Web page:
In Tewksbury, parents raise funds to help cover field trip expenses for students in grades K-2 at the Heath Brook School. The Beverly School District doesn’t have a budget for field trips because expenses are paid by students’ families, according to assistant superintendent Maryellen Duffy.
Even educationally, field trips are getting tougher to justify. In the course of preparing for state achievement tests, teachers and administrators are reluctant to have students spend even one day outside the classroom — unless the trip is certain to advance that week’s designated lessons.
“It’s not something that’s just green-lighted anymore,’’ Perella said. “Teachers have to present their reasons for going, back them up with evidence, and explain why it makes sense to do it.’’
Cultural institutions are beefing up programs that fulfill curricular requirements, sometimes in multiple subject areas. The Constitution Museum, for instance, is developing programming that imparts lessons in the core subjects of science and math along with history.
Organizations that spell out how their programs meet state standards have sometimes avoided the trend. Mass Audubon’s Ipswich River Wildlife Sanctuary in Topsfield has produced materials that explain how its programs fulfill curriculum requirements in areas such as science. Organizers say these efforts, coupled with growing interest in environmental education, help explain why 10,600 schoolchildren visited during the 2009-10 academic year — a 2,300-student increase from two years prior.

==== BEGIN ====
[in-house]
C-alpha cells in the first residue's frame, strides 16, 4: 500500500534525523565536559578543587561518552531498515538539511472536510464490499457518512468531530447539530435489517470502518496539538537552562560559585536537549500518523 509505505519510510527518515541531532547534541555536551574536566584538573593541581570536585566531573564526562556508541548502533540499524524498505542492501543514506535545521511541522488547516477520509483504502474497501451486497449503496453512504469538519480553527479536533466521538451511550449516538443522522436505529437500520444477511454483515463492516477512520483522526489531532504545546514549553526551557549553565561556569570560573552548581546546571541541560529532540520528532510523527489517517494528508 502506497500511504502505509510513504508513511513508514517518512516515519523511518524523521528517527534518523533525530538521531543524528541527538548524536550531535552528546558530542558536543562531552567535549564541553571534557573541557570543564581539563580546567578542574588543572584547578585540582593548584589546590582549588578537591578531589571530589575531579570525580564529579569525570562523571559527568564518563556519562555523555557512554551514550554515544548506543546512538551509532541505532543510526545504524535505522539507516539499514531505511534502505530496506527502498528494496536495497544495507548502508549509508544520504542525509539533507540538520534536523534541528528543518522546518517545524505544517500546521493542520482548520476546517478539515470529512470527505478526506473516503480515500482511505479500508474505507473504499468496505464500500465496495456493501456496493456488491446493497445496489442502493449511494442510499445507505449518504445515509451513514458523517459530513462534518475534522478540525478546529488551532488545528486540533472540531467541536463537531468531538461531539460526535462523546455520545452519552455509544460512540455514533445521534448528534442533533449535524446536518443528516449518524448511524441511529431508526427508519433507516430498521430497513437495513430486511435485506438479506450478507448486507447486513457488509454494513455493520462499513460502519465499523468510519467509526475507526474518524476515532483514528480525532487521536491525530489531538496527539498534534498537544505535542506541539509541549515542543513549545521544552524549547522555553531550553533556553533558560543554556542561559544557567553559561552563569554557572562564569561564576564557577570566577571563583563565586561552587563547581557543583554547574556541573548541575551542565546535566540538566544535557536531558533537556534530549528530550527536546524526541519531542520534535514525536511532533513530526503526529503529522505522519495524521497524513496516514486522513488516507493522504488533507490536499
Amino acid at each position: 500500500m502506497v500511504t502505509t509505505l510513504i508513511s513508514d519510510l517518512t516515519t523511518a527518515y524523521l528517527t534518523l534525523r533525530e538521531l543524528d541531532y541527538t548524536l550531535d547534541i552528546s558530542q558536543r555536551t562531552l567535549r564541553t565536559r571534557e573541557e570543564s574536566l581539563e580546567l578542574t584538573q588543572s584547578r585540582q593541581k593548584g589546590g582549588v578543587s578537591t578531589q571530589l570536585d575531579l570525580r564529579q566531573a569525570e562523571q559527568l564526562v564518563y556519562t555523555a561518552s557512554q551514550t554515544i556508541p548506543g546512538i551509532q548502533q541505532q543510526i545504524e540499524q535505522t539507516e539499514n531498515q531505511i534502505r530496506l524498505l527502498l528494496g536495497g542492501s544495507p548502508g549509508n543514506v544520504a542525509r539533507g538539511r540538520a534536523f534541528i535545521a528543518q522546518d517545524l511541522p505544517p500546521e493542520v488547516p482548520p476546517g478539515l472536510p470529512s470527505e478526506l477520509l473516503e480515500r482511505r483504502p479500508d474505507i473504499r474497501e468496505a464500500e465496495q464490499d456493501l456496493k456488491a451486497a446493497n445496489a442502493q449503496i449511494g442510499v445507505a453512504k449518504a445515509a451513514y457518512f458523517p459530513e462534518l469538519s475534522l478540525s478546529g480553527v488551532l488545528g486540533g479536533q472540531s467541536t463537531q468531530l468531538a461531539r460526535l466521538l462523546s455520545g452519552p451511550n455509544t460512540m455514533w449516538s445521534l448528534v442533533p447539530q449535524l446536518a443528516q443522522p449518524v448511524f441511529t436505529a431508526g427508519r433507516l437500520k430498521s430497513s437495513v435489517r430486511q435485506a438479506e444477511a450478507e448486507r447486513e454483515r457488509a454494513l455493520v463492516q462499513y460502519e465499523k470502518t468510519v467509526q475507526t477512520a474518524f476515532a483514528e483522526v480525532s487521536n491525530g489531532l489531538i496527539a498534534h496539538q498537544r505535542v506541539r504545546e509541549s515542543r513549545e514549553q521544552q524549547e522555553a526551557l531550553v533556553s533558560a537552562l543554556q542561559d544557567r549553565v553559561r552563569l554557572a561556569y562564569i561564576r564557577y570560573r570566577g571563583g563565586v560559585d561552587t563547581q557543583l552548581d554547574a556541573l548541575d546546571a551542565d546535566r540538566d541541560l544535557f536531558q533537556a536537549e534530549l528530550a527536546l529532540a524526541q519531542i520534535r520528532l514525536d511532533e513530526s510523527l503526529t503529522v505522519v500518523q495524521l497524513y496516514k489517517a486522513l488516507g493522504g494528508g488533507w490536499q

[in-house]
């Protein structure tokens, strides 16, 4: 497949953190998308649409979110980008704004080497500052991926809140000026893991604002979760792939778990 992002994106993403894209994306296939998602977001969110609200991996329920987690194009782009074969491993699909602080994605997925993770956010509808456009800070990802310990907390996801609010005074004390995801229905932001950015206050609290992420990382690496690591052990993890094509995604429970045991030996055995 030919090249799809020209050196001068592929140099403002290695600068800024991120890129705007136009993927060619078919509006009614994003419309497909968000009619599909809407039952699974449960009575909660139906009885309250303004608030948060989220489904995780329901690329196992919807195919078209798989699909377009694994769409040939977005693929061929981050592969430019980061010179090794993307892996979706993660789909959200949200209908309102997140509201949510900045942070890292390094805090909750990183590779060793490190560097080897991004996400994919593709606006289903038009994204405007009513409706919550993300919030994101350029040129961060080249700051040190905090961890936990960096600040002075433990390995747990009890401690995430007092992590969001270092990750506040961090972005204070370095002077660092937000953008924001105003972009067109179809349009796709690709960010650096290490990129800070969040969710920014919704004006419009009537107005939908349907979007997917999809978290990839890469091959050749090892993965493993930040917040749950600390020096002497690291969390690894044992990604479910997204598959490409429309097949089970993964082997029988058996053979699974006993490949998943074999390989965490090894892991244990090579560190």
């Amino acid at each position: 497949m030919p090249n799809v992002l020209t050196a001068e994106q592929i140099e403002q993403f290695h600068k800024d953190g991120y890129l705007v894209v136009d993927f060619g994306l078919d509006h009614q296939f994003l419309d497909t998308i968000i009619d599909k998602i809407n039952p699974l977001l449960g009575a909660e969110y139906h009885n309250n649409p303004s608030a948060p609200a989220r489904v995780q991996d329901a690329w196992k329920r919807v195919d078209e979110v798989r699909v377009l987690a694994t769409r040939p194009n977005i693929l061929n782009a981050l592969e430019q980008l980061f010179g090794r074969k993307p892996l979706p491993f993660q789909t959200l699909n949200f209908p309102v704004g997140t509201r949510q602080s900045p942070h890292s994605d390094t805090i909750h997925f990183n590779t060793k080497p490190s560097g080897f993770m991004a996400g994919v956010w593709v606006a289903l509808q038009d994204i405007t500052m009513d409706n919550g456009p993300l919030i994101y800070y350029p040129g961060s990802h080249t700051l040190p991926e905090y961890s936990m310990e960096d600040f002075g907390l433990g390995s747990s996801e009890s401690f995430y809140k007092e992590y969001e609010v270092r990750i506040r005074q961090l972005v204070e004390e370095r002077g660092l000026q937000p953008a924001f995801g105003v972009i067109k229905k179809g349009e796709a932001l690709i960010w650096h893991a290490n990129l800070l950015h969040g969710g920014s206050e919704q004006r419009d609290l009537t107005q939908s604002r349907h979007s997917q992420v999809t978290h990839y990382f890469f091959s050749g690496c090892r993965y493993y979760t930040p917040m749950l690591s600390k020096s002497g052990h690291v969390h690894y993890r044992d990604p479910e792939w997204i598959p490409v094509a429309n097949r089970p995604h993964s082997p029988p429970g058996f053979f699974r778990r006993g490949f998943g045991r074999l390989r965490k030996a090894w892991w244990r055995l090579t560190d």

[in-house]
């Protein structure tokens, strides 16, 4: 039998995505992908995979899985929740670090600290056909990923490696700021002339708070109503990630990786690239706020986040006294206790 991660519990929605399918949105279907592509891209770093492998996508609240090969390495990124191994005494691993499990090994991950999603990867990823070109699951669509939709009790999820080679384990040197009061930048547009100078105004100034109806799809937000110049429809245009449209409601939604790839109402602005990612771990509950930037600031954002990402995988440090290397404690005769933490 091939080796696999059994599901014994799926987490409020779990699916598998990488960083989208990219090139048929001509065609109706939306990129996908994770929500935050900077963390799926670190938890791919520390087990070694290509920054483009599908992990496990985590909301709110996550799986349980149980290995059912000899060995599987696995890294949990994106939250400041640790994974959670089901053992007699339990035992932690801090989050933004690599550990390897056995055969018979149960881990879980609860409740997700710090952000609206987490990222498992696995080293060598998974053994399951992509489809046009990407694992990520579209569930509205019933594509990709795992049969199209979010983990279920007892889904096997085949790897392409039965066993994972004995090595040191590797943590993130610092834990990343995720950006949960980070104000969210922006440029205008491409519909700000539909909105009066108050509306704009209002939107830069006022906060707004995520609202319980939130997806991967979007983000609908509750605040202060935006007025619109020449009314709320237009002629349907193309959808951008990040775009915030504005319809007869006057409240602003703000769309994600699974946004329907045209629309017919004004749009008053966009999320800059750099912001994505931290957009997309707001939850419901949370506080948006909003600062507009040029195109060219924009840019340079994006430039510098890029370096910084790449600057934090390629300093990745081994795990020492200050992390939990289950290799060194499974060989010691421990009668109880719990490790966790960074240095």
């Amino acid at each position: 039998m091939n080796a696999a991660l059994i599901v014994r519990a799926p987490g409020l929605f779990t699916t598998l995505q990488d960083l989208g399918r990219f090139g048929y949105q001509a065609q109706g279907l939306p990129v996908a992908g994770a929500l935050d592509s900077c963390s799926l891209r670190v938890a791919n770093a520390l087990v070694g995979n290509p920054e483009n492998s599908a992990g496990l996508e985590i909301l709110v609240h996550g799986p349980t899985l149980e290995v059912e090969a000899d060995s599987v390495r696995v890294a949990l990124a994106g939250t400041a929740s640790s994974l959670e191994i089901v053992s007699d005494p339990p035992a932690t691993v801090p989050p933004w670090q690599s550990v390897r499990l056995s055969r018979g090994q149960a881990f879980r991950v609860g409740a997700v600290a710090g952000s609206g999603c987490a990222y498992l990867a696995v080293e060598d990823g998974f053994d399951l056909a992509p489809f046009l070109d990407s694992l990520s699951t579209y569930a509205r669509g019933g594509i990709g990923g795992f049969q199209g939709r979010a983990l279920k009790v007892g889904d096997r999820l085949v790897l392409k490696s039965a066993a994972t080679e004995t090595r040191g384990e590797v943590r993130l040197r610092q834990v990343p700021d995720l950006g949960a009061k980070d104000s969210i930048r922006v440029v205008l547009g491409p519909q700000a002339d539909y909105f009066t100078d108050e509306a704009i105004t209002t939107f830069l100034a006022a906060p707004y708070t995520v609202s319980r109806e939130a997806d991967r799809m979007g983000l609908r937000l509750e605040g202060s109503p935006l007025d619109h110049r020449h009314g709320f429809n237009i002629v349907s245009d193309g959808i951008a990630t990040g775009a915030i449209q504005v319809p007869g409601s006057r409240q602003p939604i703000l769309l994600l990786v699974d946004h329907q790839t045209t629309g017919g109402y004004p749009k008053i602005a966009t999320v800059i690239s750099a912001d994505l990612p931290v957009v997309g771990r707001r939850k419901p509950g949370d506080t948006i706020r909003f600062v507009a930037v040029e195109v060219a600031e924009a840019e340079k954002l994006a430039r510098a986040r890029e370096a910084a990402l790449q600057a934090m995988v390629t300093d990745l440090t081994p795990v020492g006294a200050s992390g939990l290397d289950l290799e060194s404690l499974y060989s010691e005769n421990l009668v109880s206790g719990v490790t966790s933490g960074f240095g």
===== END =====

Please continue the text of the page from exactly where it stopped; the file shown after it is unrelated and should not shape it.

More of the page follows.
The Peabody Essex Museum in Salem hosted 23,000 students in 2010, up from 15,000 in 2009. Two factors helped boost the numbers, according to Gavin Andrews, assistant director for family, student, and teacher programs. The museum launched an initiative to tell teachers exactly how its programs fulfill state requirements. And classes flocked to “The Emperor’s Private Paradise,’’ a special exhibit of treasures from 18th-century imperial China.
Institutions increasingly are sending experts to schools whose students can’t travel. The Ipswich River Wildlife Sanctuary has trained at least five naturalists to do in-school presentations, up from just one in 2001.
“A significant percentage of the students we meet are through nature programs on the school grounds,’’ said Scott Santino, a teacher naturalist at the Ipswich River sanctuary. “In some instances, we’ll bring samples with us. In other instances, we’ll have naturalists walk the school grounds and develop a program that [features] the nature on those grounds.’’
Outreach is also a growing emphasis for Historic New England, which owns the Coffin House and Spencer-Peirce-Little Farm in Newbury. Fewer students are visiting the properties, but through educators’ trips to schools, Historic New England met with 4,674 students in 2009-10, up from just 653 in 2001-02.
“We’re able to get across a lot of the same concepts,’’ said Carolin Collins, education programs manager. “But it’s really the sense of place that’s lost — the grounding in the actual historic environment.’’